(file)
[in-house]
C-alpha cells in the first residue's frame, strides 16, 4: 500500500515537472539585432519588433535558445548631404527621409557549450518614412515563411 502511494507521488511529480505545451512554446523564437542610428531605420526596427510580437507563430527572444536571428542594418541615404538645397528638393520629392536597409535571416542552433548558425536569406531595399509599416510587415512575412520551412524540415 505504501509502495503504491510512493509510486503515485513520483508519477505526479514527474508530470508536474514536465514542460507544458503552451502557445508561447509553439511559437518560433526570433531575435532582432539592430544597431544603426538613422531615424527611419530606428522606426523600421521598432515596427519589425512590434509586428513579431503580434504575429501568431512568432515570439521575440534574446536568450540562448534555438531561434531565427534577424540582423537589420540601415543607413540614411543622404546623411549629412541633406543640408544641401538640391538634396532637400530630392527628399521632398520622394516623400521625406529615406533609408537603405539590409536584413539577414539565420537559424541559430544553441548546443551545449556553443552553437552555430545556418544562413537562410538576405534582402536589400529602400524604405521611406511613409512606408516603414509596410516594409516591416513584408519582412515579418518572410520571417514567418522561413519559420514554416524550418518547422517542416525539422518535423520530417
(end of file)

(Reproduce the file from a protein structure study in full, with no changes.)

[in-house]
C-alpha cells in the first residue's frame, strides 16, 4: 500500500515537472539585432519588433535558445548631404527621409557549450518614412515563411 502511494507521488511529480505545451512554446523564437542610428531605420526596427510580437507563430527572444536571428542594418541615404538645397528638393520629392536597409535571416542552433548558425536569406531595399509599416510587415512575412520551412524540415 505504501509502495503504491510512493509510486503515485513520483508519477505526479514527474508530470508536474514536465514542460507544458503552451502557445508561447509553439511559437518560433526570433531575435532582432539592430544597431544603426538613422531615424527611419530606428522606426523600421521598432515596427519589425512590434509586428513579431503580434504575429501568431512568432515570439521575440534574446536568450540562448534555438531561434531565427534577424540582423537589420540601415543607413540614411543622404546623411549629412541633406543640408544641401538640391538634396532637400530630392527628399521632398520622394516623400521625406529615406533609408537603405539590409536584413539577414539565420537559424541559430544553441548546443551545449556553443552553437552555430545556418544562413537562410538576405534582402536589400529602400524604405521611406511613409512606408516603414509596410516594409516591416513584408519582412515579418518572410520571417514567418522561413519559420514554416524550418518547422517542416525539422518535423520530417